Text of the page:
The Epic an electric tri car.

indian22

Well-Known Member
Dec 31, 2014
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It's great to take the time to enjoy a project and think on it. In the end I think a better outcome results.
Fall is only a week away here in Indian Territory with highs dropping into the 80's and getting some work completed on the house is the priority here as well, but with some bike stuff and riding worked in.

Rick C.
 

fasteddy

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Feb 13, 2009
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The Epic is slowly trickling closer to being ready for spring. The rest of the battery cells have arrived. And the wait for the battery cell holders is closer to the end. Then I'll be able to build the battery.

The headlights arrived yesterday and they are perfect. Thank you to Pete McP for the information about where to purchase them. They are brass and are solidly built with everything screwing together with fine threads to stop water getting in. There was a bit of power left in the batteries and they are like miniature search lights.

The switches are a joke and getting the batteries in and out pulled a wire out of the switch on both of them. No loss. I have ordered better switches for them.

The batteries can be charged using UBS ports or by removing the battery which I did with a battery charger purchased from LiitoKala on AliExpress where I purchased the batteries. Connecting the battery to the lights caused one of the electrical boards to short out and both the holder and the battery became very hot. Tried two more times with the same result. Sent the company an email and we'll see what they can do.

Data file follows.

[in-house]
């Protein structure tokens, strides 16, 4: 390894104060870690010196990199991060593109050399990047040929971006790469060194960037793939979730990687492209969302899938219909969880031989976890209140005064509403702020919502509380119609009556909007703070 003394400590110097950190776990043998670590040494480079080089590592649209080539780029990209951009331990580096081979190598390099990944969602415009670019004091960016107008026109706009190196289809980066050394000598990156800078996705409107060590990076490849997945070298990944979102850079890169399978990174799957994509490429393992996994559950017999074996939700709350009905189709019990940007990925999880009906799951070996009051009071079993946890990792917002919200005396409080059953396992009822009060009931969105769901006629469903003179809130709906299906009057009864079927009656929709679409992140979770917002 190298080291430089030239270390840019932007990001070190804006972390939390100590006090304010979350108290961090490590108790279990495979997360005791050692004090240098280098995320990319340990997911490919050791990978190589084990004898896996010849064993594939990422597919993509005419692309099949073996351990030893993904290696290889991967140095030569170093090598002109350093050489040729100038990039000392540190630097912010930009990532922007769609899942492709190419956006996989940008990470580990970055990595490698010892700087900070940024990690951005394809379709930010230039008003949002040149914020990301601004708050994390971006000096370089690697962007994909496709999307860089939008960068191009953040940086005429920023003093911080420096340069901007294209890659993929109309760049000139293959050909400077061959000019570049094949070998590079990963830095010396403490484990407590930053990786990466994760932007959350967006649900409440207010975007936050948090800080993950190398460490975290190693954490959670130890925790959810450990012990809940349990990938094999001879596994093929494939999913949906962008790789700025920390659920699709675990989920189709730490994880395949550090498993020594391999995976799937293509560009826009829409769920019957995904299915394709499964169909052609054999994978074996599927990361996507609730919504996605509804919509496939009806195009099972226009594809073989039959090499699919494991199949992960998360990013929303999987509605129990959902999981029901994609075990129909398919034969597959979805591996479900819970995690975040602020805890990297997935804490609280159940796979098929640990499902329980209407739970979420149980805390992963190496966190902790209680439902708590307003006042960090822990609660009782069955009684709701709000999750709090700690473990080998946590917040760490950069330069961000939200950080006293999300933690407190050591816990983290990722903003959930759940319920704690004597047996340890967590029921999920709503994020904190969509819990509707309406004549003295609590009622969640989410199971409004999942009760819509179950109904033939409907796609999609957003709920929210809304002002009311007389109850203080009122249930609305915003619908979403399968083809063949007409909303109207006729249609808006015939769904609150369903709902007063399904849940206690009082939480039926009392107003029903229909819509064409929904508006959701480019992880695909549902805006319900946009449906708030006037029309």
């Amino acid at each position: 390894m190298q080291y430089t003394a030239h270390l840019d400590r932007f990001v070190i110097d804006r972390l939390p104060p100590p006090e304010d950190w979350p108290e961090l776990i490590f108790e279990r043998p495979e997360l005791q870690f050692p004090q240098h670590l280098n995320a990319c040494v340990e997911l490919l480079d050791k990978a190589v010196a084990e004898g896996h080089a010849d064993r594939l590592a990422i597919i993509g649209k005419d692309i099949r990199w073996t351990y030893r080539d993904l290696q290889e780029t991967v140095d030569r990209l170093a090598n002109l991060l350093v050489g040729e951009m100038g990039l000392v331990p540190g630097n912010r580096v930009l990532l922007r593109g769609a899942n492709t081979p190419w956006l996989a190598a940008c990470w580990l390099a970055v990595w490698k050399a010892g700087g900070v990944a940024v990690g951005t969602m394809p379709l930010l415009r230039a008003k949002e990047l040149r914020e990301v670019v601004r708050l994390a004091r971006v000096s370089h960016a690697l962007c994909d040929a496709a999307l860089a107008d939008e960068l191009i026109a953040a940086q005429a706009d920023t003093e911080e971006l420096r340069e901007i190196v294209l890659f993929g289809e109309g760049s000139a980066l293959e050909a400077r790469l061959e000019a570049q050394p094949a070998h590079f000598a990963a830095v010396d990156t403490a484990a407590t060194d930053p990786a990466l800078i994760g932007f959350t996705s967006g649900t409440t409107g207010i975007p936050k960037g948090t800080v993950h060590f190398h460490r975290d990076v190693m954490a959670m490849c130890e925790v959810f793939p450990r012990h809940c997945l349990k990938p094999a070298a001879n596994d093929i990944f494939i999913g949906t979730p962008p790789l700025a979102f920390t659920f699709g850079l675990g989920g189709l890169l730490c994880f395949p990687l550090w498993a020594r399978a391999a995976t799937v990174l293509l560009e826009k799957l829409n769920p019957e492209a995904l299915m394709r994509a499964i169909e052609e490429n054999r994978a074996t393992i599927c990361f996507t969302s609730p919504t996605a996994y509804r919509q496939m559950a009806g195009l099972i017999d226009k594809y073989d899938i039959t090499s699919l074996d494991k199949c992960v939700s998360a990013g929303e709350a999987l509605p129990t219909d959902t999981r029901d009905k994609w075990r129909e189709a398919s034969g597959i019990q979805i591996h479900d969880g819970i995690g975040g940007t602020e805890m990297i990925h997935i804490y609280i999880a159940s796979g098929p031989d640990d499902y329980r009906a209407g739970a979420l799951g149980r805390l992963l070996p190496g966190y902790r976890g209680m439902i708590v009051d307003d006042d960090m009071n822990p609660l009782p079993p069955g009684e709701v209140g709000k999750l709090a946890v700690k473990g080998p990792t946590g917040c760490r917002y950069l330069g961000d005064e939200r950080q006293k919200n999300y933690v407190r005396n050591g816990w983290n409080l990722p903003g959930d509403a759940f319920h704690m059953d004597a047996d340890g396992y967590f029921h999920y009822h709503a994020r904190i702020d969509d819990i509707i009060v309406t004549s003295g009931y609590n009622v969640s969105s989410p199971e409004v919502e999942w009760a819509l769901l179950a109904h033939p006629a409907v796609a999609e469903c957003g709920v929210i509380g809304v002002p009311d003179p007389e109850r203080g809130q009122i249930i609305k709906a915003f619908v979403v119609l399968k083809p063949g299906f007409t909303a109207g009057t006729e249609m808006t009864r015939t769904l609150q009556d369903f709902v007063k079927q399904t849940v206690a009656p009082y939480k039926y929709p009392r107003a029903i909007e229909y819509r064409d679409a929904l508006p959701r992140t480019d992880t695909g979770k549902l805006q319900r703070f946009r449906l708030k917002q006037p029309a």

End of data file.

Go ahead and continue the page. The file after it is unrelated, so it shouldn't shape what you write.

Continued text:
I'll look to see if these battery holders can be found on AliExpress. They would be great for converting lights to LED. They use a flat top 18650 cell and not the button top cells I'm using for the bike battery.

I get some photos of them up if the computer wants to work with me.

The weather has been interesting. Christmas was white with about 7" of snow and temperatures at 10F. That ended just before New Years and mid 40's temperatures and rain cleaned up the snow. Then just before New Years we received about 5 inches of snow that lingered until a couple of days ago when 50F temperatures and rain reappeared. The next ten days are forecast to be in the 40's and rain. Mid March we should see 50's and sun.

Spring flowers will be coming out by then.

Steve.
 

Tom from Rubicon

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Apr 4, 2016
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"Connecting the battery to the lights caused one of the electrical boards to short out and both the holder and the battery became very hot. Tried two more times with the same result."

In every venture there is a particle of risk.
Or as my long ago employer, as a student electrical engineer at MIT was fond of saying. "Blow away the smoke so I can read the gages."

Tom
 

fasteddy

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Feb 13, 2009
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1959 Jaguar. Went to the car wash and turned the head lights on coming home. I would never have believed that much smoke could be contained in car wiring. Lucas, the Prince of Darkness struck once again.

Found out the battery holder is an 18650 cell holder with USB port charging. Bought 6 of them on AliExpress for $12.48.

Steve.
 

PeteMcP

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Jun 27, 2017
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Steve, wouldn't it have just been easier to charge those headlamp's batteries via the USB port as intended..?